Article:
An important step of closing your business is selling off the assets it needed to conduct its operations. Before proceeding, you’ll need to inventory and appraise both your tangible assets (including your real estate, vehicles, equipment, inventory, and raw materials) and intangible assets (including your patents, trademarks, copyrights, brand, social media accounts, and customer lists).
In our article, How to Appraise Your Business’s Assets, we walk you through the steps you’ll need to take before you sell your business’s inventory, equipment, and items of value.
Now, with your expert appraisals in hand, you can explore your options for selling your assets and obtaining cash you can use to repay creditors and share with other owners of your business.
|You can’t sell any assets you’ve collateralized to secure a business loan until you’ve repaid the loan in full. Speak with your business loan specialist to learn how you should proceed.|
How should I prepare my assets for sale?
First, look at the condition of every asset you’re planning to sell. Then, ask yourself whether you could attain a higher price by making repairs to it, painting it, or deep cleaning it. If not—or if the difference in market price isn’t worth the effort—you can sell it in an “as-is” condition.
|Before paying for any modifications or repairs, be sure to request quotes and determine whether the cost you’re agreeing to pay is worth the investment.|
Next, locate the warranty information, repair records, and instruction booklets that accompany any of the equipment or vehicles that you intend to sell. Often, instruction booklets can be found on the manufacturer’s website or equipment dealer sites.
How can I find buyers for my business’s assets?
There are quite a few options for selling your business’s assets. These include:
You could sell your business’s inventory and some of your furniture, fixtures, and equipment by holding a deeply discounted going-out-of-business sale. You can advertise this sale on customer receipts, store signage, email blasts to your customer base, and posts to social media.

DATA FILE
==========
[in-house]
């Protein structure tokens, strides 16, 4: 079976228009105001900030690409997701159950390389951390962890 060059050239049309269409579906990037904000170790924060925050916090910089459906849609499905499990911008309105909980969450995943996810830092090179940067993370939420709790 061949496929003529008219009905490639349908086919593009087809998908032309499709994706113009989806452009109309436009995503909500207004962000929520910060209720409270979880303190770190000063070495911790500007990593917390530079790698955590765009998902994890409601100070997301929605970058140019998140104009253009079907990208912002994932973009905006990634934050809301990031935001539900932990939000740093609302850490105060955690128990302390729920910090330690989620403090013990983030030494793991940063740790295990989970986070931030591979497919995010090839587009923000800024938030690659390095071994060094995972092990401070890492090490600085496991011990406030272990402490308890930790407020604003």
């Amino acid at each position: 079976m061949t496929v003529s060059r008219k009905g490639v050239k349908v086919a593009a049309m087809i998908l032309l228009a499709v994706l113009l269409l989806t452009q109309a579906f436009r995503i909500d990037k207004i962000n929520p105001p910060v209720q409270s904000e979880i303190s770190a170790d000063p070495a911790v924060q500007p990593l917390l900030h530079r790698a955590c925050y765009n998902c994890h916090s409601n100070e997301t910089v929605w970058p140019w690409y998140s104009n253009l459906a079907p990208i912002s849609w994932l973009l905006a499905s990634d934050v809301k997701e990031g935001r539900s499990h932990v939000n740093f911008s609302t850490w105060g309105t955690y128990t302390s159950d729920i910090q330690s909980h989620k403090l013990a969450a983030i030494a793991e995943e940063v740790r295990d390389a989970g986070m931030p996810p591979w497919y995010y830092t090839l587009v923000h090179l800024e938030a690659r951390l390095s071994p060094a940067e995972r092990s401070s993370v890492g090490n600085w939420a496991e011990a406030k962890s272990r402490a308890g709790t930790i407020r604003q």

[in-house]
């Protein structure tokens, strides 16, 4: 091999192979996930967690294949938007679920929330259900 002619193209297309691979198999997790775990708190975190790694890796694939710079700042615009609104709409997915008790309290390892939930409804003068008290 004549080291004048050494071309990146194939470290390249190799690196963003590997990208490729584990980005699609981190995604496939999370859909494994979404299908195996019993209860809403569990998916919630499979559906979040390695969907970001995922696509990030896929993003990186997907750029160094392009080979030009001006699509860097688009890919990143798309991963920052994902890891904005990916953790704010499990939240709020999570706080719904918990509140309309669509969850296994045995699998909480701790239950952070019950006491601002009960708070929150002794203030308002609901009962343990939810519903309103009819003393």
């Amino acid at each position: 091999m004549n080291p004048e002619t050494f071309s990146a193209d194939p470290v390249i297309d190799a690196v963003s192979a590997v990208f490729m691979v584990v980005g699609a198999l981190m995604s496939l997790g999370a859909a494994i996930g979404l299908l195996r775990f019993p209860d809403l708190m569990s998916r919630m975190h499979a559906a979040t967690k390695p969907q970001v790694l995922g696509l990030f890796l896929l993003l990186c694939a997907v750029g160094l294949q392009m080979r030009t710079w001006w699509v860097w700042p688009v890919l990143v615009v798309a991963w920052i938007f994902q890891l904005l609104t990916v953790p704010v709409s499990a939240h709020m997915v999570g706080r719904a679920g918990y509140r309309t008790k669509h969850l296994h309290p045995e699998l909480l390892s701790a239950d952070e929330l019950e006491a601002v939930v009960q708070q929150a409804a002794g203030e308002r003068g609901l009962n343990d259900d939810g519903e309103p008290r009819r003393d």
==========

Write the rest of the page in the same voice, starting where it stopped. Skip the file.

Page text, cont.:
Consider selling your remaining assets through a public auction that’s held at the site of your business. This option will allow you to sell off many of your large, high-value assets without having to navigate shipping costs or logistics.
Think about selling your inventory, materials, and small pieces of equipment through an internet auction site, like eBay.
Contact a professional liquidator who may be interested in buying your excess inventory or raw materials at a discount to sell through other retail channels.
Online retail sites
Look into becoming an Amazon seller so you can sell your remaining inventory, equipment, and supplies directly to consumers. You could also consider using sites like Craigslist and Nextdoor to sell your inventory or supplies and possibly some of your larger assets, including vehicles or equipment, to local buyers.
If your inventory includes personal goods, consider selling them through a local consignment shop. Some stores pay sellers upfront, but others pay out a percentage of the sales price once the item is purchased.
You may consider selling items that remain directly to your competitors. Competing business owners may be interested in acquiring your equipment, vehicles, raw materials, and inventory at a deep discount, and they may be interested in buying some of your intangible assets, including your customer lists and your web address or business phone number, which they can use to redirect your customers to their own site or call center.
Interested in exploring this option? Visit our Sell Your Business library to learn more.
|Consider donating any items that remain to charity. Why? Because if your business is a corporation, it may be able to claim a tax deduction for the donation. If your business is a sole proprietorship or partnership, you may be able to claim a deduction on your personal tax return. Speak with a certified public accountant (CPA) to learn more.|
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What should I do with the proceeds I earn?
Start by calculating how much you’ve earned from every item you’ve liquidated. Then, subtract the costs you incurred from each sale. These costs may include:
The difference between your total earnings from the sales and the costs of the sales is your net sales proceeds. This pool of proceeds should be applied to any debts your business owes, including outstanding loans and invoices, and to your final federal, state, and local tax payments. What remains can be divided among owners or shareholders, depending on the organization’s structure.
For more information on these steps, read the following articles:
How will the sale of these items affect my taxes?
You’ll need to work through IRS Form 8594 to report the sales of your assets. Your accountant can advise you on other steps you’ll need to take and explain the tax implications of your sales.
Some of the tasks you’ll need to work through include filing your final tax forms, closing your accounts, and archiving copies of your business’s key documents for your records. Log into your owner’s portal for articles and advice that can help you with these important steps.